View Full Version : Choice of Thread Lubricant
I am in the process of changing out a shutter on one of my lenses I have found that the threads in the new shutter are "dry" and as I try screwing the lens element in, I here lots of little squeeks. Is there a specific lubricant I should use for these threads as not to contaminate the shutter mechanism?
I've used a number 2 pencil on the threads, just "color" the first couple threads. Should screw in readily.
Well, since noone else has chimed in here I'll make a quick comment.
Although pencil 'lead' can make a lubricant because it contains graphite, it's also mostly clay. In certain applications, this can act like a mild abrasive.
I would sugegst that if you like graphite, use graphite. Available just about anywhere, most commonly in auto stores for lock lubricant...
Well, the old school technician who worked for the Schneider distributor here in OZ, a lovely man by the name of Karl, gave me the 'good oil' on lubricating threads for lens sections and for filters:
Get a dab of silicone grease on the finger and wipe it off on a tissue. Then wipe the finger over the thread. Only a microscopic amount of lubricant is applied but it works a charm. He suggetsed that the silicone grease will not melt in the heat or 'run' into areas where it would be harmful. He also pointed out the mld abrasive quality of graphite in micro-precision situations. The silicone grease should only be employed when and where necesary and one application on a couple of problem pieces has lasted a decade for me.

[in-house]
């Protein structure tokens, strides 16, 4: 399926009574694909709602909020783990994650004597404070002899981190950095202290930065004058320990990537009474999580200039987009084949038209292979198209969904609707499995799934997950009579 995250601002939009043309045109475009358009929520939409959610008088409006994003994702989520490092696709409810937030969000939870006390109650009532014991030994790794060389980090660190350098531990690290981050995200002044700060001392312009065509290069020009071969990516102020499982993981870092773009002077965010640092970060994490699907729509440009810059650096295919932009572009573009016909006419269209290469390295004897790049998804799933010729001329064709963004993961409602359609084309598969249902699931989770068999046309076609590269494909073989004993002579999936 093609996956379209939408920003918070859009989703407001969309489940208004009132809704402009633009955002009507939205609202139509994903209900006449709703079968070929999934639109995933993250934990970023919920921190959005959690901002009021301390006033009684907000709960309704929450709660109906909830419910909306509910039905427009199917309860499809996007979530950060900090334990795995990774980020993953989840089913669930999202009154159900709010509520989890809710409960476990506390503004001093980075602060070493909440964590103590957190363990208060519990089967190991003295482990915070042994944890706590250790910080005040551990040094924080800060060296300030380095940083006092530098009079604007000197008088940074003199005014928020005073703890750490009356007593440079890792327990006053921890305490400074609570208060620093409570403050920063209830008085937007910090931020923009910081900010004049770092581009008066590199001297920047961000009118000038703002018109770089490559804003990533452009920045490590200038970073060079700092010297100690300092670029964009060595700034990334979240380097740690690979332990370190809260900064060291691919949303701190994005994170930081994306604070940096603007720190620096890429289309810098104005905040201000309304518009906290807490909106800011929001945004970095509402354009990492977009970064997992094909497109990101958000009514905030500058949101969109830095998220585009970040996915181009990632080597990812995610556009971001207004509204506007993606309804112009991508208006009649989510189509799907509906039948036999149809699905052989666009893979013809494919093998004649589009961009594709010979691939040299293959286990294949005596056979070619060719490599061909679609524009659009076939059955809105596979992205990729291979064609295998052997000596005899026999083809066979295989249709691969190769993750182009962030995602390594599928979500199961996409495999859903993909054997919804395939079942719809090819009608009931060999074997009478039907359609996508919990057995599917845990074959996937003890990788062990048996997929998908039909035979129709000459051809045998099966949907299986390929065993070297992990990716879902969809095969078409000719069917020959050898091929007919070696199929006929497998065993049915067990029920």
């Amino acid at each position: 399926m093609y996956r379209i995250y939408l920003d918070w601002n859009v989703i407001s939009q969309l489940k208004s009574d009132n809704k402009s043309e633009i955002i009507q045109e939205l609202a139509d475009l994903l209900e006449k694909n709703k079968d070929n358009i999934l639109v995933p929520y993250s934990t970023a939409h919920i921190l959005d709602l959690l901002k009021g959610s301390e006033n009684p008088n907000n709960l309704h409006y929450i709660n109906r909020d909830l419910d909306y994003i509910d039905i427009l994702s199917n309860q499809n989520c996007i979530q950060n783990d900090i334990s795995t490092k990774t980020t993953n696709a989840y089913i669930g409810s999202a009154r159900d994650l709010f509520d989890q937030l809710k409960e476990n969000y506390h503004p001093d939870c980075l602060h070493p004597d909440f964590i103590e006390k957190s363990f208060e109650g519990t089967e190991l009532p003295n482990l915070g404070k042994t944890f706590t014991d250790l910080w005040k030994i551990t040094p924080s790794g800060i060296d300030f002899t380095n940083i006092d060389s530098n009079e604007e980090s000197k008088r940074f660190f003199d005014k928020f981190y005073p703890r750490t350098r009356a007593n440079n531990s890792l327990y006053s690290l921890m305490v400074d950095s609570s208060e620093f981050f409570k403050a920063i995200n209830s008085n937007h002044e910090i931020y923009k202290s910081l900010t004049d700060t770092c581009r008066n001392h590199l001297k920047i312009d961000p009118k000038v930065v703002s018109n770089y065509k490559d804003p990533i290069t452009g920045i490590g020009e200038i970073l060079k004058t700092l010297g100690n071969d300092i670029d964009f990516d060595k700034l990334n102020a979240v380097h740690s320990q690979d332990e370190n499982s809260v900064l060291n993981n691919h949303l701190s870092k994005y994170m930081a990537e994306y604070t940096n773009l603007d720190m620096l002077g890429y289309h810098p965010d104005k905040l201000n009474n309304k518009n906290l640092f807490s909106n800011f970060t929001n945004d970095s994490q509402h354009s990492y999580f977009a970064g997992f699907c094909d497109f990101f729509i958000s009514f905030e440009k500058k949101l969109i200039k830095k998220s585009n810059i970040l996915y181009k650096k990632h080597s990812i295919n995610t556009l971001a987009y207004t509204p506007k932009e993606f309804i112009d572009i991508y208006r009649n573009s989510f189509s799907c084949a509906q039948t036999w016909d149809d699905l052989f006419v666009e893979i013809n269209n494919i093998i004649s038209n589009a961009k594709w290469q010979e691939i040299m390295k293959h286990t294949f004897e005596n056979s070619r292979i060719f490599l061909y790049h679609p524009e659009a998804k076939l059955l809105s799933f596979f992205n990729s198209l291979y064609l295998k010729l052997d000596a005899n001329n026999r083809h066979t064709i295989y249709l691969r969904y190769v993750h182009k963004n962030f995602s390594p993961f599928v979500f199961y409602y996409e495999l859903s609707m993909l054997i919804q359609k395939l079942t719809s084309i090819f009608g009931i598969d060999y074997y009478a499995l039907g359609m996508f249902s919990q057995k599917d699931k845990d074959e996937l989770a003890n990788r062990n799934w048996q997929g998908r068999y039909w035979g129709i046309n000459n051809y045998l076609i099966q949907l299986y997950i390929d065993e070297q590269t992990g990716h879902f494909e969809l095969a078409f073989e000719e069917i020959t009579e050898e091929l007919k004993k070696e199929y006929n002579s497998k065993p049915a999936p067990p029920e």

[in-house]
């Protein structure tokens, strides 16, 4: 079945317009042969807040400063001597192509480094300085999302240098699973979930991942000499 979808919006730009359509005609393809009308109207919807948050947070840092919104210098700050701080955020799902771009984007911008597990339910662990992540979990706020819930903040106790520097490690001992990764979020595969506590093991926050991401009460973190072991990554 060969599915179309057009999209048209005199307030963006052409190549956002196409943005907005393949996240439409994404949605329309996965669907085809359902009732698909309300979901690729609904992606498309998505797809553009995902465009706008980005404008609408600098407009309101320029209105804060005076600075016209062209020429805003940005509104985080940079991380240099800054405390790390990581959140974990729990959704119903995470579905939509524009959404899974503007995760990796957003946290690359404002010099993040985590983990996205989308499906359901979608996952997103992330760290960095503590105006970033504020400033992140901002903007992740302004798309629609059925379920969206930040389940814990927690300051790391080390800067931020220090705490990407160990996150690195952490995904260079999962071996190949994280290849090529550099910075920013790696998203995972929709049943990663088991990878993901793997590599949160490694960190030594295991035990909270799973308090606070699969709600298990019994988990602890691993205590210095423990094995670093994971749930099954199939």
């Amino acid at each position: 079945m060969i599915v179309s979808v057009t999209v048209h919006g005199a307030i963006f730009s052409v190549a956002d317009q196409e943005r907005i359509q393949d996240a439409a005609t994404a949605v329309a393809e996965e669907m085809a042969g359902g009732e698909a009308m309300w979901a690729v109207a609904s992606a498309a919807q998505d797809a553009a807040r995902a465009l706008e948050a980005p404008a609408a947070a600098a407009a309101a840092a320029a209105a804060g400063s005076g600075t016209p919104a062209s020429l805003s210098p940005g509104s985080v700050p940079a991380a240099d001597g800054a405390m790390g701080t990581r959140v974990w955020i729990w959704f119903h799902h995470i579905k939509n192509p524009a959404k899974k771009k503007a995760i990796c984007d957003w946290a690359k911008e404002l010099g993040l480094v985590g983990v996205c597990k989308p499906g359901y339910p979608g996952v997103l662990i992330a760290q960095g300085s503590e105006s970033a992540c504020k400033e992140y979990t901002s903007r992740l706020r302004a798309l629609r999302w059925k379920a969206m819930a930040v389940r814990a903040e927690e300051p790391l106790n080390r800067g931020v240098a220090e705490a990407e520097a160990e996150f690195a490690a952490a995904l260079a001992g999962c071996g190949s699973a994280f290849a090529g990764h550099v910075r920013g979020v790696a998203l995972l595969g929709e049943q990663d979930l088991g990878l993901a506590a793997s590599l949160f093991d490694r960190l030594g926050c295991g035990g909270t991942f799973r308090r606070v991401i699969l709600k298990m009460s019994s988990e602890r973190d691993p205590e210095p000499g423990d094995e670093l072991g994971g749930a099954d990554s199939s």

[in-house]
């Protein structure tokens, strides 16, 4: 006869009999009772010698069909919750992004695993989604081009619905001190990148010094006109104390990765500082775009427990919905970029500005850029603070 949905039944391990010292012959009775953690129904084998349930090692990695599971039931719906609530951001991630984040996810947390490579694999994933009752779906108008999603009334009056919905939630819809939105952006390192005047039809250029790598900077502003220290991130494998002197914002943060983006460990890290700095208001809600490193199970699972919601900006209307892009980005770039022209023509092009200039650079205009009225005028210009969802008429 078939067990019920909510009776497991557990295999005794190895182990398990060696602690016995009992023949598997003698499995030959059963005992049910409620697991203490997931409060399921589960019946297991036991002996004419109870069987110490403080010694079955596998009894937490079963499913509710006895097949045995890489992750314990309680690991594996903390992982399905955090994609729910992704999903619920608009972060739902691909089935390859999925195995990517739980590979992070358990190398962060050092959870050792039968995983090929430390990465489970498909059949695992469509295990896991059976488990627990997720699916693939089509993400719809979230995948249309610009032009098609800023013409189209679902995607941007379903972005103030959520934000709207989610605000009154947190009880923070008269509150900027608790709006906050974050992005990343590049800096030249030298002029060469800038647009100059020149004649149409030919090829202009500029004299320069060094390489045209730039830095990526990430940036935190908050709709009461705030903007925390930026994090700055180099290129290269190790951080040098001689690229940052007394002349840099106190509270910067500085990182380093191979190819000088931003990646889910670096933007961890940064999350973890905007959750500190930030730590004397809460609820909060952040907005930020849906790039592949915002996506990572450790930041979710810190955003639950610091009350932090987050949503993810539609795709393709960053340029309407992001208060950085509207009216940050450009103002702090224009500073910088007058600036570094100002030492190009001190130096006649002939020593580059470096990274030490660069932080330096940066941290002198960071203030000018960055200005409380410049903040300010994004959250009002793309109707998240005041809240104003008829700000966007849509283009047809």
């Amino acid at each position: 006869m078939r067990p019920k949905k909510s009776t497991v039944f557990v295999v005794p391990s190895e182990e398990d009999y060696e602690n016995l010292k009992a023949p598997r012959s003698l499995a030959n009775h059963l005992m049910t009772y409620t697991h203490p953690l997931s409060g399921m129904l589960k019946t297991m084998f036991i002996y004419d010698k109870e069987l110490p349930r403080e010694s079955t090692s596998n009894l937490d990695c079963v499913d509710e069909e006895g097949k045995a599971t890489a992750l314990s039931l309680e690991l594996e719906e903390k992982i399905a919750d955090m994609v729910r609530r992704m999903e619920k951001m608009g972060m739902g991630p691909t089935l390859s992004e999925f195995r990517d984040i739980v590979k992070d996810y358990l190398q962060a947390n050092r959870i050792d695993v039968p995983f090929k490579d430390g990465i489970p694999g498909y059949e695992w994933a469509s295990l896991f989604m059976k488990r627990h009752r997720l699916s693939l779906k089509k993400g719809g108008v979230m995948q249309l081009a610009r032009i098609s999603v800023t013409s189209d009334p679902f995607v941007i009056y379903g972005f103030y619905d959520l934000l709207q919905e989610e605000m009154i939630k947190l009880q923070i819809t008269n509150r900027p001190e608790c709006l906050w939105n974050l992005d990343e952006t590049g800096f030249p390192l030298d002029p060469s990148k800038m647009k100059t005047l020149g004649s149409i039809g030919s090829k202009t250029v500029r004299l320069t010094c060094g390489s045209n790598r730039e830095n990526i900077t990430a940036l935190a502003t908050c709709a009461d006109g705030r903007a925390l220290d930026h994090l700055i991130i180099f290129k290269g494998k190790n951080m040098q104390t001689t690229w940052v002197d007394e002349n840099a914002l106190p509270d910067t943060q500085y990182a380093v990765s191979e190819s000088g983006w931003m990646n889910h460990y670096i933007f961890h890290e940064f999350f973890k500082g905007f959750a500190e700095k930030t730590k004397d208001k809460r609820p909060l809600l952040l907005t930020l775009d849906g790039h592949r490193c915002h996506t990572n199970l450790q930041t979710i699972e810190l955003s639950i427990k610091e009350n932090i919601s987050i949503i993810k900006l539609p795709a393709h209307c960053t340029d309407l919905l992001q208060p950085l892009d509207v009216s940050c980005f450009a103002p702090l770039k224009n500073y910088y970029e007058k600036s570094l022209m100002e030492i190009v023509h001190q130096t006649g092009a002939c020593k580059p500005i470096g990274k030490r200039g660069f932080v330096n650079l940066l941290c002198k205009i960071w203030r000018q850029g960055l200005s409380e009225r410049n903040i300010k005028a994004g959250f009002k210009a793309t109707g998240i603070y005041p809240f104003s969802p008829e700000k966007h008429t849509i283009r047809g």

The principal encounter I found was with varying 'precision products'. A Swiss Sinar filter holder ring would be in a metal and at a level of precision that would be problematic with the metal and precision of a German lens. One application of the silicone and there was national harmony.
Robert A. Zeichner
Nose grease! Yes, wipe the side of your nose with your index finger and then rub the dry threads with it. If your skin is exceptionally dry, this might not work, but you don't need much "lubricant" to get rid of the squeeks.
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